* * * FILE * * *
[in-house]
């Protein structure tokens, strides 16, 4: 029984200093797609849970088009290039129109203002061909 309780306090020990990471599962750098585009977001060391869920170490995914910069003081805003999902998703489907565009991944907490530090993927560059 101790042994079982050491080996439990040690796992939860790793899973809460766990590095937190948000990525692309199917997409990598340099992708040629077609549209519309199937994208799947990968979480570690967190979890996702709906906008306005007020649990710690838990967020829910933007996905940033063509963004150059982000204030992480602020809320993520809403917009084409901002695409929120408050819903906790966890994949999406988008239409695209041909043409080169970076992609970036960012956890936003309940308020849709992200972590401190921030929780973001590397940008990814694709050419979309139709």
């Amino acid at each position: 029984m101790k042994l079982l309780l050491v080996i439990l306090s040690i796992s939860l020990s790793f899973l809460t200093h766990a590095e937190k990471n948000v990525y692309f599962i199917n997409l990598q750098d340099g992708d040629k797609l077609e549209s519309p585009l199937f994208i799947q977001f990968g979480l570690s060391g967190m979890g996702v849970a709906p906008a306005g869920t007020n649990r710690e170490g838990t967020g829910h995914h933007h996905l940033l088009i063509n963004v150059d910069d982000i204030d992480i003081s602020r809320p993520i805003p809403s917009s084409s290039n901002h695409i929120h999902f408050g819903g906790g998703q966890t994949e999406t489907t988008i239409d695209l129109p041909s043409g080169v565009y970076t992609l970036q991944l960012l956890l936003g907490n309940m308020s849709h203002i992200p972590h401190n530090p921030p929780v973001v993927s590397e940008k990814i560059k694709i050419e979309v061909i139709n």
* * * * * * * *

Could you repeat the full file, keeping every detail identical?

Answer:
[in-house]
């Protein structure tokens, strides 16, 4: 029984200093797609849970088009290039129109203002061909 309780306090020990990471599962750098585009977001060391869920170490995914910069003081805003999902998703489907565009991944907490530090993927560059 101790042994079982050491080996439990040690796992939860790793899973809460766990590095937190948000990525692309199917997409990598340099992708040629077609549209519309199937994208799947990968979480570690967190979890996702709906906008306005007020649990710690838990967020829910933007996905940033063509963004150059982000204030992480602020809320993520809403917009084409901002695409929120408050819903906790966890994949999406988008239409695209041909043409080169970076992609970036960012956890936003309940308020849709992200972590401190921030929780973001590397940008990814694709050419979309139709």
């Amino acid at each position: 029984m101790k042994l079982l309780l050491v080996i439990l306090s040690i796992s939860l020990s790793f899973l809460t200093h766990a590095e937190k990471n948000v990525y692309f599962i199917n997409l990598q750098d340099g992708d040629k797609l077609e549209s519309p585009l199937f994208i799947q977001f990968g979480l570690s060391g967190m979890g996702v849970a709906p906008a306005g869920t007020n649990r710690e170490g838990t967020g829910h995914h933007h996905l940033l088009i063509n963004v150059d910069d982000i204030d992480i003081s602020r809320p993520i805003p809403s917009s084409s290039n901002h695409i929120h999902f408050g819903g906790g998703q966890t994949e999406t489907t988008i239409d695209l129109p041909s043409g080169v565009y970076t992609l970036q991944l960012l956890l936003g907490n309940m308020s849709h203002i992200p972590h401190n530090p921030p929780v973001v993927s590397e940008k990814i560059k694709i050419e979309v061909i139709n």